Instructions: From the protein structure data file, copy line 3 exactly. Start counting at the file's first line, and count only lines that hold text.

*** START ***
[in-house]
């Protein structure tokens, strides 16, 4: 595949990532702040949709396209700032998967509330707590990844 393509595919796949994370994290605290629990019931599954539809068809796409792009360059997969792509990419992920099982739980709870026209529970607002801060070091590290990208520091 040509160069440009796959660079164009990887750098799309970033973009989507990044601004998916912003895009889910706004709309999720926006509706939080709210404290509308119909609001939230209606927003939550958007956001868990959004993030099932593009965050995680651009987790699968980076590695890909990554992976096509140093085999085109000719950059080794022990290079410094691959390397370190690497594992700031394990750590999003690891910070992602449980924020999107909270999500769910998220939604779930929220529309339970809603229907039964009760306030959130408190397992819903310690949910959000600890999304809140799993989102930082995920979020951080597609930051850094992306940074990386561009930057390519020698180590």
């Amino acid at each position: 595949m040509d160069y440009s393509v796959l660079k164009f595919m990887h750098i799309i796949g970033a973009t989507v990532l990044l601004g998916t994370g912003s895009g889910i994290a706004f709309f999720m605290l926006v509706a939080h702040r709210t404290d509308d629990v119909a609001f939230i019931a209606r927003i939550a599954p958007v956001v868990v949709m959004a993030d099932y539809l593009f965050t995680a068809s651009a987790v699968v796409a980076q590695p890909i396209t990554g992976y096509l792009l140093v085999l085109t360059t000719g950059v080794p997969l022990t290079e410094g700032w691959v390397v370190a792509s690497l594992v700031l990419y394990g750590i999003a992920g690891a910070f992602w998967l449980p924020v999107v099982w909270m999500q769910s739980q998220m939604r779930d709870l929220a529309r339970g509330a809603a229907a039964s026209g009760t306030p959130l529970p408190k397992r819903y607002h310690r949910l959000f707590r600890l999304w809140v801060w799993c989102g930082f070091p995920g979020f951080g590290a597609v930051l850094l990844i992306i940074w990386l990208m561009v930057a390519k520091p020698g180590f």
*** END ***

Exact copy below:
């Amino acid at each position: 595949m040509d160069y440009s393509v796959l660079k164009f595919m990887h750098i799309i796949g970033a973009t989507v990532l990044l601004g998916t994370g912003s895009g889910i994290a706004f709309f999720m605290l926006v509706a939080h702040r709210t404290d509308d629990v119909a609001f939230i019931a209606r927003i939550a599954p958007v956001v868990v949709m959004a993030d099932y539809l593009f965050t995680a068809s651009a987790v699968v796409a980076q590695p890909i396209t990554g992976y096509l792009l140093v085999l085109t360059t000719g950059v080794p997969l022990t290079e410094g700032w691959v390397v370190a792509s690497l594992v700031l990419y394990g750590i999003a992920g690891a910070f992602w998967l449980p924020v999107v099982w909270m999500q769910s739980q998220m939604r779930d709870l929220a529309r339970g509330a809603a229907a039964s026209g009760t306030p959130l529970p408190k397992r819903y607002h310690r949910l959000f707590r600890l999304w809140v801060w799993c989102g930082f070091p995920g979020f951080g590290a597609v930051l850094l990844i992306i940074w990386l990208m561009v930057a390519k520091p020698g180590f």